“For those kids, I think because their parents had to shop at thrift stores, to them it wasn’t cool. As they experience it more, they start to feel more comfortable with the idea,” she said.

For thrift stores like Double Take, Abel says their store is very much community-based, because people are just looking for a place where they can find affordable clothing, whether they are facing precarious financial situations or not. 

Businesses and upselling  

Recently, a popular trend has been people opening their own thrifting business. These businesses buy thrifted clothes for cheap prices and then resell mostly vintage items for double the price, because they know how in-demand these pieces are. 

The idea of reselling clothes isn’t controversial in itself, but what raises concern is when people buy essential clothing like sweaters and jackets for the winter season and upsell. This takes away from the people who genuinely rely on thrift stores for their affordable clothing.

“You’re just helping thrift stores sell to the wealthy. I don’t know how people sleep at night when they resell a thrifted shirt they bought for five dollars, for thirty dollars,” said Karamat. “It’s super unethical and no one can tell me otherwise. You can just get another job if you want to make more money.” 

Dania Amin is the owner and operator of Amin’s Collective, an online business that sells curated vintage clothing. As someone who has always loved fashion, she says she knows what trends are in and what people want. She visits thrift stores within the GTA and spends hours finding clothing that she would personally wear, while keeping in mind what her clientele usually requests.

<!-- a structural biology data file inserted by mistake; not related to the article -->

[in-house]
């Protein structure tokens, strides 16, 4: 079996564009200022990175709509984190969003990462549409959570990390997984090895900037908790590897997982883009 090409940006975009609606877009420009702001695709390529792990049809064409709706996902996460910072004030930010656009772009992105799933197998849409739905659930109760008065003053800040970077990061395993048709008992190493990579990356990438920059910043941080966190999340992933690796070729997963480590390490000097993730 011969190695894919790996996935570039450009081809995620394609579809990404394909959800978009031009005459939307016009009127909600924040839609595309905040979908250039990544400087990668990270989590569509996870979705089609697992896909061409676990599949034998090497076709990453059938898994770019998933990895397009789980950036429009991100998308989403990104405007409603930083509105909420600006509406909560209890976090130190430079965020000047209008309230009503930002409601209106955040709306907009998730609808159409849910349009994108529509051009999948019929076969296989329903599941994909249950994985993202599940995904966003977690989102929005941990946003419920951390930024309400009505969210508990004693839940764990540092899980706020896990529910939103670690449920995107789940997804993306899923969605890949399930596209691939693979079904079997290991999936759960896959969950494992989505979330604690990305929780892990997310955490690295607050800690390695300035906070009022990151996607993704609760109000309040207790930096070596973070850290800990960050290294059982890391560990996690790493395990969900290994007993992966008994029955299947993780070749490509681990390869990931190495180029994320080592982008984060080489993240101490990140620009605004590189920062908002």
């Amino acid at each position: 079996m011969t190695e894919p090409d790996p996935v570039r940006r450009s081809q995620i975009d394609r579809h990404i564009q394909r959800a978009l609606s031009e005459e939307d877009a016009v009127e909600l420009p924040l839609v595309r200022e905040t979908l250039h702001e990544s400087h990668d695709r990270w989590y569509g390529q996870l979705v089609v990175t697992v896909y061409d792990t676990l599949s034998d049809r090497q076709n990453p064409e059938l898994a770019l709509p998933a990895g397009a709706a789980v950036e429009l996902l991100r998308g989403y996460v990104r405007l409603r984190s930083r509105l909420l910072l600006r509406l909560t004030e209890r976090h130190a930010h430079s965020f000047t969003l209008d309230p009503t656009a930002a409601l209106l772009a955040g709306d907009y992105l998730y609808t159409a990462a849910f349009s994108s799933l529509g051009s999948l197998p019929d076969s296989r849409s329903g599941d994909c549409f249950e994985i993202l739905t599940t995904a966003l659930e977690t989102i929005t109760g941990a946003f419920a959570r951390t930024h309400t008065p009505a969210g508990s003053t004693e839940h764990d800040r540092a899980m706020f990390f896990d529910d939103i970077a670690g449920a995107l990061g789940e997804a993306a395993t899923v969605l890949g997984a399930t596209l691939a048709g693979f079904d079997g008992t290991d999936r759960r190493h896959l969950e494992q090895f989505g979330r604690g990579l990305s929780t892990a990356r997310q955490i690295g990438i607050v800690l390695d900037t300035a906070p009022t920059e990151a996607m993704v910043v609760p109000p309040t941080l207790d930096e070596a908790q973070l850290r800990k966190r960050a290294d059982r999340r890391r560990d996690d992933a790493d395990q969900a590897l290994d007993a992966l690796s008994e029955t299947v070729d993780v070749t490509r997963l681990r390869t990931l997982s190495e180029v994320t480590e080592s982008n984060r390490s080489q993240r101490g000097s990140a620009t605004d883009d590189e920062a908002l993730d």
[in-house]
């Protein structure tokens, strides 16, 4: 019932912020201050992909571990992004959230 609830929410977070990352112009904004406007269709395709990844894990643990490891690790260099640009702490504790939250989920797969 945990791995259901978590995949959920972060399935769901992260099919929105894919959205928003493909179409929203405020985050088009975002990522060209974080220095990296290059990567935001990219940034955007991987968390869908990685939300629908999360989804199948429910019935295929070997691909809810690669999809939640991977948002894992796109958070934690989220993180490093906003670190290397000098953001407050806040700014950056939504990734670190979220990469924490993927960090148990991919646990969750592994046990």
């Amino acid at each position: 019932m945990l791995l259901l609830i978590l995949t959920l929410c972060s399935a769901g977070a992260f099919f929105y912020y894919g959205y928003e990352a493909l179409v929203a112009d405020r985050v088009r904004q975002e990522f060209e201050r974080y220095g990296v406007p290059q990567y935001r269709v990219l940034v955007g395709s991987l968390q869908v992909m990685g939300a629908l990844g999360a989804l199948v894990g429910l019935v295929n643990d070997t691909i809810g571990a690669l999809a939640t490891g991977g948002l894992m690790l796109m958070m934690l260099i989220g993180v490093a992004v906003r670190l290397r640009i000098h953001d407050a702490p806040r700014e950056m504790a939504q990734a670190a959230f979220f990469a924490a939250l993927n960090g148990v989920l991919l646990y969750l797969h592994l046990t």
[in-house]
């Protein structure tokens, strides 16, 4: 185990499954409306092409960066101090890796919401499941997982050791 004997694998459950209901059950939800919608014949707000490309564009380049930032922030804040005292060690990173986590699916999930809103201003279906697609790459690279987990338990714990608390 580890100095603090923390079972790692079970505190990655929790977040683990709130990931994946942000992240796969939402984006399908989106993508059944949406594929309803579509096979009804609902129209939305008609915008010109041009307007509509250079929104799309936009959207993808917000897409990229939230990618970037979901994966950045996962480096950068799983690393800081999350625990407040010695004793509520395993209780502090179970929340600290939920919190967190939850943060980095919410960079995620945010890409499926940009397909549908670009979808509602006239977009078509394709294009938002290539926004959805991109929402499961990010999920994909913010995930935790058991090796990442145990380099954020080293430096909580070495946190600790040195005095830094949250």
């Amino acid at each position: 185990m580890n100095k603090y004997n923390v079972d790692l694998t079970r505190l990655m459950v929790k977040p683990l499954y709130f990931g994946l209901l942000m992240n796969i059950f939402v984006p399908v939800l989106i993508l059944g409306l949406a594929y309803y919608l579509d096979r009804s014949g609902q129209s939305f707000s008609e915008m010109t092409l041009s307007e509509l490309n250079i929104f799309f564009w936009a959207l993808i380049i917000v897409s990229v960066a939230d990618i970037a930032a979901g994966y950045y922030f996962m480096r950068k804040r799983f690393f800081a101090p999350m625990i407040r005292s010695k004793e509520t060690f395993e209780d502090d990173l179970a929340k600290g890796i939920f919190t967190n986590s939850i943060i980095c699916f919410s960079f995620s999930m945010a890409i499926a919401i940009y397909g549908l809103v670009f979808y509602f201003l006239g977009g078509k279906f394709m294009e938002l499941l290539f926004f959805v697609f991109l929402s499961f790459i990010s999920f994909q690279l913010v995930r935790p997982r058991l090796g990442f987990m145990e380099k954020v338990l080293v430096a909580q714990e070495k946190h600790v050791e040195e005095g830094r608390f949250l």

A photo of a business' Instagram feed.
Amin’s Collective, via Instagram

It’s not only her passion that inspires this business, but also the  sustainability of thrifting. “Bigger companies will trash the products that don’t sell. It’s just a waste. The whole point of reselling and recycling garments is sustainability,” she said. 

Dania also disagrees with people who upsell, because not only does she want to be fair to her clients with pricing, but she also understands that she has to be mindful of not exploiting the very thrift stores that supply those who solely rely on them. 

“I fully understand that thrifting started off and still is for the less fortunate. By no means am I trying to take away from these people. If you visit my site, you’re not going to see winter coats during this time, not going to see necessities during this time, you’re going to see trends,” she said. 

YSM Double Take thrift store say they have seen a decrease in sales for their vintage collectives since the upselling trend began. Abel said it poses a challenge for the store, because they relied on selling these items for good business. Now, especially as COVID-19 decreases foot traffic in store, people are more inclined to buy vintage from online businesses that are upselling. 

Thrifting, here to stay?

It seems that the thrifting trend is here to stay,, not only because of the vintage fad, but because of its eco-friendliness. As more shoppers are realizing there are other methods of indulging in fashion without contributing to a wasteful industry, thrifting’s popularity will continues to rise 

The stigma that once defined thrifting has now made a turnaround and is no longer seen as something to be ashamed of, or to hide. 

Thrifting can be for everyone, whether it’s shopping at your local Value Village, exploring the countless vintage stores downtown, or supporting an Instagram reseller, thrifting caters to everyone.